Interesting developments may be afoot with regards to Carol of the Horse, my children's audio book, featuring the fabulous musical talents of award-winning inspirational vocalist Sharie Conard.

In July, Sharie and I attended the MEGA Book Marketing conference in Orlando, Florida. There, we were both impressed with one agent in particular. We returned home, made the tweaks to our book that we felt it needed, and published it. But neither of us are interested in becoming publishers. We'd like to find the book a home with a publisher who believes in it as much as we do.

The agent we both liked is based in Nashville -- a city where Sharie spends a significant amount of time as part of her recording career. So, after some talk and much prayer, we researched the agent's contact information and she called him yesterday to see if he would be willing to consult with her and offer some advice on the project.

Amazingly, he answered the phone! Even more amazing, he was very nice and very helpful.

He doesn't represent children's books, he told her (very few agents do, by the way -- the advances and the market for such books are paltry compared to other genres). But he knew someone who does. He recommended a specific person, and told Sharie she could use his name as a referral. (Referrals, you should know, are the "Get Out of Jail Free" cards of the Agency Game.)

Sharie immediately called the agent he'd recommended, and she agreed to do a consultation on our project. We're not begging her to represent us, you understand. We would just like an honest appraisal of the project, and some suggestions from Someone Who Knows.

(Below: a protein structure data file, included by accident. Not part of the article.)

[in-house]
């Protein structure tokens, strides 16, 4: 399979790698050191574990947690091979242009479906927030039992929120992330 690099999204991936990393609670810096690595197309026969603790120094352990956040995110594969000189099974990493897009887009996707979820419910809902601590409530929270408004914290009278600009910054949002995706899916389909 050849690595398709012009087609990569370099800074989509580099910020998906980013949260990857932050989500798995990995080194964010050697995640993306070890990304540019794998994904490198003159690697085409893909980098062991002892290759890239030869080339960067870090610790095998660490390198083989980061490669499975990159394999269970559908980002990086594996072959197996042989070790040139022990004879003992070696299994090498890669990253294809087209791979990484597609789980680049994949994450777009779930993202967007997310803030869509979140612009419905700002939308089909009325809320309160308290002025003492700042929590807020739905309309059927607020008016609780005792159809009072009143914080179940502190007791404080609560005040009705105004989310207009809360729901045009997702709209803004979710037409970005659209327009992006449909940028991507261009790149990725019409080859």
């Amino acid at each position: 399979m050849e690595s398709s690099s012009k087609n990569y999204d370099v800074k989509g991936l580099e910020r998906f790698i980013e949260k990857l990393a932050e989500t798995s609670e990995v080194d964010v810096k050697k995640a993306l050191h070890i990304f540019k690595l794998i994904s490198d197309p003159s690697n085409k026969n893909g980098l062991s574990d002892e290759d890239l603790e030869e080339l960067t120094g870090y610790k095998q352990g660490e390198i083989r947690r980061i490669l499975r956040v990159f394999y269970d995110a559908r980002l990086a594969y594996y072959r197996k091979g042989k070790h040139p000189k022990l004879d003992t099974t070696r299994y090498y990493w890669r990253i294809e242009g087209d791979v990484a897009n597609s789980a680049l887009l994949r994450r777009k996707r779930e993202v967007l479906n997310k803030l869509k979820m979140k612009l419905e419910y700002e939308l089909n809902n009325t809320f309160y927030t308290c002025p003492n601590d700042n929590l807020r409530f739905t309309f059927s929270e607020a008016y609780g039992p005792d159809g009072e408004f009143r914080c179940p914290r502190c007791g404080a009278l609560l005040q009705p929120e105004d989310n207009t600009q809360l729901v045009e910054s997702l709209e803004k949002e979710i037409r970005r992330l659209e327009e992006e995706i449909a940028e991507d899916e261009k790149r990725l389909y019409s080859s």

Again -- the agent was pleasant, personable, and good-humored. Online queries quickly told us that she's been in business long enough to have fantastic contacts. She had authored numerous books herself. She regularly speaks at writer's conferences and workshops. In the past few years, she has sold enough titles to major publishers to make it obvious that this is her business and not a hobby.

She'll have our book by Monday.

Forget the horror stories you've heard about the cons, predators, and rogue agents in the publishing industry. Of course they exist. There are too many desperate writers out there -- and desperation attracts the lowlife agent sharks just like blood in the water brings in the oceanic ones. But the desperate writers almost never do their homework.

In my experience, the vast majority of bona-fide agents I've met and worked with are wonderful, hardworking, dedicated people. They are picky about what clients and what projects they will represent because each book they accept means -- literally -- months of hard work. Authors often have unrealistic ideas about what makes a manuscript salable. The agents are on the front lines of the publishing industry. Their income is entirely dependent upon them choosing their clients wisely, and making regular sales.